Would Disclosure Improve If The SEC Used The “Magic Word” A Bit More Often?

Recently, I was working on a registration statement on Form S-3 and I happened to notice the following  jarring juxtaposition in the instructions on the cover page:

If the only securities being registered on this Form are being offered pursuant to dividend or interest reinvestment plans, please check the following box: ?

If any of the securities being registered on this Form are to be offered on a delayed or continuous basis pursuant to Rule 415 under the Securities Act of 1933, other than securities offered only in connection with dividend or interest reinvestment plans, check the following box: ??

I suppose we’ll never know what motivated the SEC to ask politely in the first instruction but simply command in the second.  While I haven’t surveyed all of the SEC’s forms, it appears that the SEC is quite miserly in its use of “please” – I found it on Form 144 and Form S-1.  Perhaps the workaday nature of Exchange Act forms militates against politeness.  I couldn’t find a “please” in Forms 10-K, 10-Q or 8-K.

If the SEC is averse to “please”, it might consider instructing registrants to “kindly check the following box” or more formally “prithee check the following box”.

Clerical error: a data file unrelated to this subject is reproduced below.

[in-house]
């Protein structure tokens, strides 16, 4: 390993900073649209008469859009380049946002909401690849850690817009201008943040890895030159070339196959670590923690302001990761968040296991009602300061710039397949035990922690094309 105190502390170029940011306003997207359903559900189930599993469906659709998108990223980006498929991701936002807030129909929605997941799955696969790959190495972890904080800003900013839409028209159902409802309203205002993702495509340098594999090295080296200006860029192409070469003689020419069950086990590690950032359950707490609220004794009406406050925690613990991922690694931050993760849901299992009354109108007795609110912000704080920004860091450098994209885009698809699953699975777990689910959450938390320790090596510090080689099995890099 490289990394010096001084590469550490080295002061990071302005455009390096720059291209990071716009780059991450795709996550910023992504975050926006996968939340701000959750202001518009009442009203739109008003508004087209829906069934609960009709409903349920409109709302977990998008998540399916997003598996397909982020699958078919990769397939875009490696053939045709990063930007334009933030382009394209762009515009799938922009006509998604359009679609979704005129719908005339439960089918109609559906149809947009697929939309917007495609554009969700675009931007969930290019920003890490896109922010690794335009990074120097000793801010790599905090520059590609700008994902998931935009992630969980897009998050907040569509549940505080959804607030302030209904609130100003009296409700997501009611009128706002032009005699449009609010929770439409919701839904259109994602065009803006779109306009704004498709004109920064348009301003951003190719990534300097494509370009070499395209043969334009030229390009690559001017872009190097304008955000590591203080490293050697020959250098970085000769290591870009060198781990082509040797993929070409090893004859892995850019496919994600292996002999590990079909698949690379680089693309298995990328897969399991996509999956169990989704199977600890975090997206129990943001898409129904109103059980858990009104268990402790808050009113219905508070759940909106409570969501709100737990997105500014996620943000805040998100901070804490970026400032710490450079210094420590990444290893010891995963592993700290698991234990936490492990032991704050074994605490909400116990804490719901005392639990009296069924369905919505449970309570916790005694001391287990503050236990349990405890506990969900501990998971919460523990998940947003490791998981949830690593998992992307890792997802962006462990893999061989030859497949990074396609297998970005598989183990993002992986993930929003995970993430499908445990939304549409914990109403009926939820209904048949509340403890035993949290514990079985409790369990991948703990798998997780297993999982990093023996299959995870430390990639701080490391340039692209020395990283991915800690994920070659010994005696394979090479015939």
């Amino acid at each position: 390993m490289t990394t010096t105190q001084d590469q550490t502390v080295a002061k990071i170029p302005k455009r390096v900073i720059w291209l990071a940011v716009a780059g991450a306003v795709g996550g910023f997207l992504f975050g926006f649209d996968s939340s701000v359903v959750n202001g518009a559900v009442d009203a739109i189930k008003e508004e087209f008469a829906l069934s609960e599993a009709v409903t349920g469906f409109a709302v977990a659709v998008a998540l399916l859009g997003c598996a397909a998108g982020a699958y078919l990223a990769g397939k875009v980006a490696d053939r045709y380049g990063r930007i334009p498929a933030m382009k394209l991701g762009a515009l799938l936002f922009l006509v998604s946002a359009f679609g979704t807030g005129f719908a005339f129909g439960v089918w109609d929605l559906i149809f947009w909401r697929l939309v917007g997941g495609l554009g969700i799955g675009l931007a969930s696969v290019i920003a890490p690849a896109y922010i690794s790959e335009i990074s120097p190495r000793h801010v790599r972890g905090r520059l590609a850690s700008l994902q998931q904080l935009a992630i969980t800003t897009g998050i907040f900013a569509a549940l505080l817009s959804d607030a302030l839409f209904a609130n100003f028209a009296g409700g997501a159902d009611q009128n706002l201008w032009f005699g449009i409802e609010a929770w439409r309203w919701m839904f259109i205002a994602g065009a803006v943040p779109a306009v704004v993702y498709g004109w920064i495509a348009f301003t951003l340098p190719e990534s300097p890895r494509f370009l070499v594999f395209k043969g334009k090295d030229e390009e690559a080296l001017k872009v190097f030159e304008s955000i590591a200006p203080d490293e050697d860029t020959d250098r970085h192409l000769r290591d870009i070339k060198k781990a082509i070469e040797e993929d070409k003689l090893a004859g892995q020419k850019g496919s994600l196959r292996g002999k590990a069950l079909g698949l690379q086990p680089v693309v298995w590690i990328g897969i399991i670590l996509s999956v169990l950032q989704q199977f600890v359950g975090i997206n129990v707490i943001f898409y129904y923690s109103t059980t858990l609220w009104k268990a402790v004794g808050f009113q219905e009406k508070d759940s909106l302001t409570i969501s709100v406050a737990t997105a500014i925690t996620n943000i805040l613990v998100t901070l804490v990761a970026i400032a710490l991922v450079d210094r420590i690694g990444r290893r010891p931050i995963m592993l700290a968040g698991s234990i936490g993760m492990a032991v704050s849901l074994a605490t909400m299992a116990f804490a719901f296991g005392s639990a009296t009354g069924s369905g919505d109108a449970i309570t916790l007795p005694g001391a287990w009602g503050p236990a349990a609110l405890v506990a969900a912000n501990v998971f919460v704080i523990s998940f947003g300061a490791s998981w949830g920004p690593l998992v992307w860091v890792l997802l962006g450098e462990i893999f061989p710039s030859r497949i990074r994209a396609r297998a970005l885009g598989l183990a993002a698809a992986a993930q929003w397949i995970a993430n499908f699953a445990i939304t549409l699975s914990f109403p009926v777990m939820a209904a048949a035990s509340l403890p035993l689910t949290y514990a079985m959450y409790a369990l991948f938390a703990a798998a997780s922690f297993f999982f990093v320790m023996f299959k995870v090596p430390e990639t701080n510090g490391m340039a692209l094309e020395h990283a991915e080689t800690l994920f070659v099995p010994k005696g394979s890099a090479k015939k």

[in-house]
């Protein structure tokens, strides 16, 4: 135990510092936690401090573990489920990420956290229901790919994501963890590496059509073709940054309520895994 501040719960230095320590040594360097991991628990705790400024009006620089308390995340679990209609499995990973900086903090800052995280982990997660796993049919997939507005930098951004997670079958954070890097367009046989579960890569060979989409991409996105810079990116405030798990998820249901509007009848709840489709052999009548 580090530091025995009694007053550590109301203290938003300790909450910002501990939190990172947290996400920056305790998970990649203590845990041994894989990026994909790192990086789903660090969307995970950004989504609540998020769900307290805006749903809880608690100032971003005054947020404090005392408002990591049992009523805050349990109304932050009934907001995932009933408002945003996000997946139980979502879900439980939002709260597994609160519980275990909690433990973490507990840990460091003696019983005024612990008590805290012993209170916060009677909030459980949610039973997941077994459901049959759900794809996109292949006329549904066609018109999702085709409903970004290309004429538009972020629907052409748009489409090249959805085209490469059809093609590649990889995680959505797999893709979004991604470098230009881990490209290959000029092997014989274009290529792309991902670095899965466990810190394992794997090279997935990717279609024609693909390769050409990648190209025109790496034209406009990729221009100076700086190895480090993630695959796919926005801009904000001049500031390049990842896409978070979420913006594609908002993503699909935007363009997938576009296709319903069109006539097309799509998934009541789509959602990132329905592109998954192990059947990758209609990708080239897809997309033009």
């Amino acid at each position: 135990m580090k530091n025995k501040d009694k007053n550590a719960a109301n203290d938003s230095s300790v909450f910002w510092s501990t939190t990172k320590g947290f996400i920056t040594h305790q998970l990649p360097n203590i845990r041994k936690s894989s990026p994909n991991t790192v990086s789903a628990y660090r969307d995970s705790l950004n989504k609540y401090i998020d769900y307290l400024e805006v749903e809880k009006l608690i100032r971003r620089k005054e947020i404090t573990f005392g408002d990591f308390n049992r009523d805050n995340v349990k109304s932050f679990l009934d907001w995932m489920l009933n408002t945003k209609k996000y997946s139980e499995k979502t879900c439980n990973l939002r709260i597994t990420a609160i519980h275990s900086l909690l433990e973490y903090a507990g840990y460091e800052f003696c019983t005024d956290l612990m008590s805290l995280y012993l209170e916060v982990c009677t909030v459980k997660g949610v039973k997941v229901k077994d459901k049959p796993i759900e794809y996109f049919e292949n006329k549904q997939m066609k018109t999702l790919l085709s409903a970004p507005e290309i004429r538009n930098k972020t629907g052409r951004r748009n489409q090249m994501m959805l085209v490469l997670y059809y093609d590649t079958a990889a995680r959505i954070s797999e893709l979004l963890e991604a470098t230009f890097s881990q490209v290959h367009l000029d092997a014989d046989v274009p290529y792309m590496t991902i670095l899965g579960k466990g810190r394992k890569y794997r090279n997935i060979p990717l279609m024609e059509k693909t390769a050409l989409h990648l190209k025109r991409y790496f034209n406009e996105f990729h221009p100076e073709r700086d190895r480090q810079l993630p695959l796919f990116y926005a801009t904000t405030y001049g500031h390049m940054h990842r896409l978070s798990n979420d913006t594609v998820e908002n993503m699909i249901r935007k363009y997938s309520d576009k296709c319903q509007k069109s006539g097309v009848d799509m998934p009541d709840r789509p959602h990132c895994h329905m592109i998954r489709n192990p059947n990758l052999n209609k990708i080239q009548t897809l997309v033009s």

Given the dearth of “please”, I suppose it would be far too much to ask for a “thank-you” at the end of each form.

 

Topics:  Disclosure Requirements, SEC, Securities Act of 1933

Published In: General Business Updates, Securities Updates

DISCLAIMER: Because of the generality of this update, the information provided herein may not be applicable in all situations and should not be acted upon without specific legal advice based on particular situations.

© Allen Matkins Leck Gamble Mallory & Natsis LLP | Attorney Advertising

Don't miss a thing! Build a custom news brief:

Read fresh new writing on compliance, cybersecurity, Dodd-Frank, whistleblowers, social media, hiring & firing, patent reform, the NLRB, Obamacare, the SEC…

…or whatever matters the most to you. Follow authors, firms, and topics on JD Supra.

Create your news brief now - it's free and easy »